San Diego Zoo is hailed globally for its habitats, mission and botanical splendor. It’s sister property? It’s astoundingly intimate, personalized and only a few minutes from Rancho Bernardo Inn. Spread over 1,800 acres, The Safari Park is home to more than 3,500 animals and 260 different species as well as a huge botanical garden. Massive, open-range enclosures re-create various habitats from around the world. African Plains, for example, is larger than the entire San Diego Zoo itself!

What began as the zoo’s breeding program has evolved into a major conservatory undertaking. Its condor-breeding efforts have successfully reintroduced the near-extinct bird into the wild. The Nikita Kahn Rhino Rescue Center, meanwhile, is a state-of-the-art sanctuary and global centerpiece to bring white rhinos back from extinction. Book your private behind-the-scenes caravan tours for a ride that’s equally thrilling and educational. (A little lorikeet told us early mornings are best to catch animal activity.)

toasts OF THE TOWN

Book Your Private Swirlwind Tour

San Diego is known as craft beer territory. Yet, our Mediterranean climate and rich soil yield a thriving vintner scene with a sense of discovery akin to early Santa Barbara. Here, we uncover gems in both categories—plus our can’t miss Kombucha nearby.

Founded in 1889, Bernardo Winery in Rancho Bernardo has evolved from local winery to wine village, featuring dozens of shops, live music and a robust tasting room with 30+ local wines by the glass.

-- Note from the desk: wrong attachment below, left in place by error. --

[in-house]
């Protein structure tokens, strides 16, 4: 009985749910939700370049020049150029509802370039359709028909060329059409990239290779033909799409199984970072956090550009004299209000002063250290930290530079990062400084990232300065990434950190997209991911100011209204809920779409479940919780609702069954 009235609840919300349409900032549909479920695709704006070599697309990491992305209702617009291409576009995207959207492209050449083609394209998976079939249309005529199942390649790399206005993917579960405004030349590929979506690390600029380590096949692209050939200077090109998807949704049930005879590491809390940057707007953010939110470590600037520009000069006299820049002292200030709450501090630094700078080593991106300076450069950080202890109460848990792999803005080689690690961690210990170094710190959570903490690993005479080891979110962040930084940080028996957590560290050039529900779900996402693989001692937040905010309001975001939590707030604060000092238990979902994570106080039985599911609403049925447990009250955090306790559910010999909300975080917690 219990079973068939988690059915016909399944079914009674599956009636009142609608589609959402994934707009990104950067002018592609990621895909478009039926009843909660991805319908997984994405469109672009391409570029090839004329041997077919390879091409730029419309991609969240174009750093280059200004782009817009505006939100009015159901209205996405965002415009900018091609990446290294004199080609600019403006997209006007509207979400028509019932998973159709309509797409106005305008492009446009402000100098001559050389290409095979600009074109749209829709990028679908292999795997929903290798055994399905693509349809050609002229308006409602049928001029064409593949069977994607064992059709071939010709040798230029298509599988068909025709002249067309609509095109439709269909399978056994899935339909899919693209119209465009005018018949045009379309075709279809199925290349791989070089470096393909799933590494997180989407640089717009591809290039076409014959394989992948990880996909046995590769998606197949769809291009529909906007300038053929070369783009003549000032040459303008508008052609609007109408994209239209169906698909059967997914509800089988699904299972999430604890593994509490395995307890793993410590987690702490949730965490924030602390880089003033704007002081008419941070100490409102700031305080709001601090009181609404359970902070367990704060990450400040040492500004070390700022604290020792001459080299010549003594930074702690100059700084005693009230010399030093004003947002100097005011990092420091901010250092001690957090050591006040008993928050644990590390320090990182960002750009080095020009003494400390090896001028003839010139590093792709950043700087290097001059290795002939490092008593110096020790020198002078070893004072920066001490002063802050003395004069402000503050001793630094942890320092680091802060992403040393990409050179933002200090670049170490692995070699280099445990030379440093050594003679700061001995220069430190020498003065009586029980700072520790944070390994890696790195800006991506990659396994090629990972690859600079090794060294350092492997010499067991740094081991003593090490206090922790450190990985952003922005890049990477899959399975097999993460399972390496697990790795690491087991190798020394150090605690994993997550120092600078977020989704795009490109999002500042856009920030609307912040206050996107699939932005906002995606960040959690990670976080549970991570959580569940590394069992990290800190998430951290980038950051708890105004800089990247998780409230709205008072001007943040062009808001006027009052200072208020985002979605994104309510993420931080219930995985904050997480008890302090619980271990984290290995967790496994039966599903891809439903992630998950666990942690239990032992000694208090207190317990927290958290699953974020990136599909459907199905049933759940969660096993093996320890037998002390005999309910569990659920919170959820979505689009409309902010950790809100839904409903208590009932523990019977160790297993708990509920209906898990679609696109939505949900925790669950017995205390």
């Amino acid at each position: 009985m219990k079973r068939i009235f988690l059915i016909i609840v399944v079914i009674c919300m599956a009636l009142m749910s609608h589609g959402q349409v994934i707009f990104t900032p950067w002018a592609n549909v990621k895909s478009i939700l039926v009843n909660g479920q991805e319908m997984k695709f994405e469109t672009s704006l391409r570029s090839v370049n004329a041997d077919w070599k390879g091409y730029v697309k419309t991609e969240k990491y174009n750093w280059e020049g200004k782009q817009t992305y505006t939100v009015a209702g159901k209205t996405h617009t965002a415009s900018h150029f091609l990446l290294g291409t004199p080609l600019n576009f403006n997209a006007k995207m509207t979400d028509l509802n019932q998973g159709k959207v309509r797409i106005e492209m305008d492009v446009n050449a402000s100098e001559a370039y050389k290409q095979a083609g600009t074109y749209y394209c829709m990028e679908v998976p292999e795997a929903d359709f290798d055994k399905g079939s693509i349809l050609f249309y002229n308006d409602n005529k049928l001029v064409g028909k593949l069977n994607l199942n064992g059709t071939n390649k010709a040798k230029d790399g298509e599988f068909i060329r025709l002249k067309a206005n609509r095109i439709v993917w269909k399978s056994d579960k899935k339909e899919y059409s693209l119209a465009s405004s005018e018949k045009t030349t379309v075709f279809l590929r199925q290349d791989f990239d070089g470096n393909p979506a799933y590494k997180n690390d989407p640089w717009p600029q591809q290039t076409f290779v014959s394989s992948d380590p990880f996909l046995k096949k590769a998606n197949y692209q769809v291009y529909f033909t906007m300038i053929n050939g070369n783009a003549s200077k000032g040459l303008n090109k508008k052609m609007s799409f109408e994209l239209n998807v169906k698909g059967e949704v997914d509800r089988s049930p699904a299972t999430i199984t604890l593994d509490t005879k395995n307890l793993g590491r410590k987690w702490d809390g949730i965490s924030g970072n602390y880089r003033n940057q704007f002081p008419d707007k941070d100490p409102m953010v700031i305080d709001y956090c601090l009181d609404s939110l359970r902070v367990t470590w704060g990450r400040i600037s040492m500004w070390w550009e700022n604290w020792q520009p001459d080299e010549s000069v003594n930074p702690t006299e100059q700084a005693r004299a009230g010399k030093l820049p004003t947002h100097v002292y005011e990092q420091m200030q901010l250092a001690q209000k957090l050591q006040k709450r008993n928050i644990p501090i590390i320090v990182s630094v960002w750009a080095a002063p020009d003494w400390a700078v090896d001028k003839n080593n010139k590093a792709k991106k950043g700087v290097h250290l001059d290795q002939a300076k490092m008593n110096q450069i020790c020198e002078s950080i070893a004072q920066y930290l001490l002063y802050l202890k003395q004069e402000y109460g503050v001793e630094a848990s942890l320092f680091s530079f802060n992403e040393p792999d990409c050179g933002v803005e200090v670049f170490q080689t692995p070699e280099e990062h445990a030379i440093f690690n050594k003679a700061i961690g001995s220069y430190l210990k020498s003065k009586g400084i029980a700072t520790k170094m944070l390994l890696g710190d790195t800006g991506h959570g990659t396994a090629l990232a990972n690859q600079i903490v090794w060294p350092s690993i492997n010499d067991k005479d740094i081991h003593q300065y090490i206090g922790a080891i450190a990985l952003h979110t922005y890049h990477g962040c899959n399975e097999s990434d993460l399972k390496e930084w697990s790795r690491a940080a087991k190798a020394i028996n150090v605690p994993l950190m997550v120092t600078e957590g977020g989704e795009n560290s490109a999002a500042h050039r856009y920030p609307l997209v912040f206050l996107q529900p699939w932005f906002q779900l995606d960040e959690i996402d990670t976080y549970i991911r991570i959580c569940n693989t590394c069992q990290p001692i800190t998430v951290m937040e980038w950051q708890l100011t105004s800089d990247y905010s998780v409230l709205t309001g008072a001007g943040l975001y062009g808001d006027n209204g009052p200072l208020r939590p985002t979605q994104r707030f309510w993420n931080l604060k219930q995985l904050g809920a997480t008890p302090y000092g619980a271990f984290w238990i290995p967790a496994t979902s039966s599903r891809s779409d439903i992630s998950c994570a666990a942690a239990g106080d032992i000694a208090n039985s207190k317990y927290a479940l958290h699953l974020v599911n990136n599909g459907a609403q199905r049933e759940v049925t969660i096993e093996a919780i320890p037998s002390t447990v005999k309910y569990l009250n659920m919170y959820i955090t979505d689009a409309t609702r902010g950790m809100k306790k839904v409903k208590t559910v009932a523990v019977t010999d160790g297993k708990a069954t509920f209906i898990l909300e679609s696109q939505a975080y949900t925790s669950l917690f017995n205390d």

A decidedly more intimate venture is found at La Finquita (the little farm) where a late-harvest viognier or the Passionate Kiss—the house red blend—can be enjoyed from the patio, affording stunning mountain vistas.

Under the influence of Baja’s esteemed winemaker Hugo d'Acosta, this boutique winery produces estate-grown blends including the uncommon Aleatico. Hike the vineyards, play Bocce, or simply sit back and savor the scenery.

Just 10 miles from Rancho Bernardo Inn, JuneShine has the “farm-to-booch” scene covered with flavors like Honey Ginger, Blood Orange Mint and Acai Berry. Pair with a mindful menu of poke bowls and superfood salads—and don’t forget the mod boho merch.

Heralded for its Belgian-inspired beers and sours, Lost Abbey features a dizzying 24 beers on tap in San Marcos. Worship at the tasting room, also home to Port Brewery.

The grand poohbah, Stone Brewery, is taking reservations for its one-acre beer garden in nearby Escondido. With 36 beers on tap, locally sourced grub and a gift shop that doubles as a museum, this brew campus is a major draught pick.

paint THE TOWN

Riding the Wave of New and Nostalgic in La Jolla

For art lovers, things are always looking up in the village of La Jolla. That’s because the real jewels of this seaside town are the Murals of La Jolla, commissioning art-world heavyweights to splash across 15 walls. Download the map for a totally walkable experience, hitting favorite local haunts between selfies. The must-see list:Perched above La Jolla Cove is John Baldessari’s Brain/Cloud by the late S.D. titan; Sandra Cinto’s black-and-white wave is a wonder wall; and the latest mural by Alex Katz pays tribute to the late choreographer Bill T. Jones.

Refuel like a local: Verdes El Ranchero is an old-school Mexican tavern known for its scratch margaritas and house carnitas made with Modelo Negro, Coca-Cola and yes, love. At El Pescador, fishmongers haul in local lobster, halibut and sea urchin doled out by the cute surfer staff. Find your sweet spot at Sugar and Scribe, the ambitious bakery of a Food Network champ who elevates everything from pies to the sugar cookie.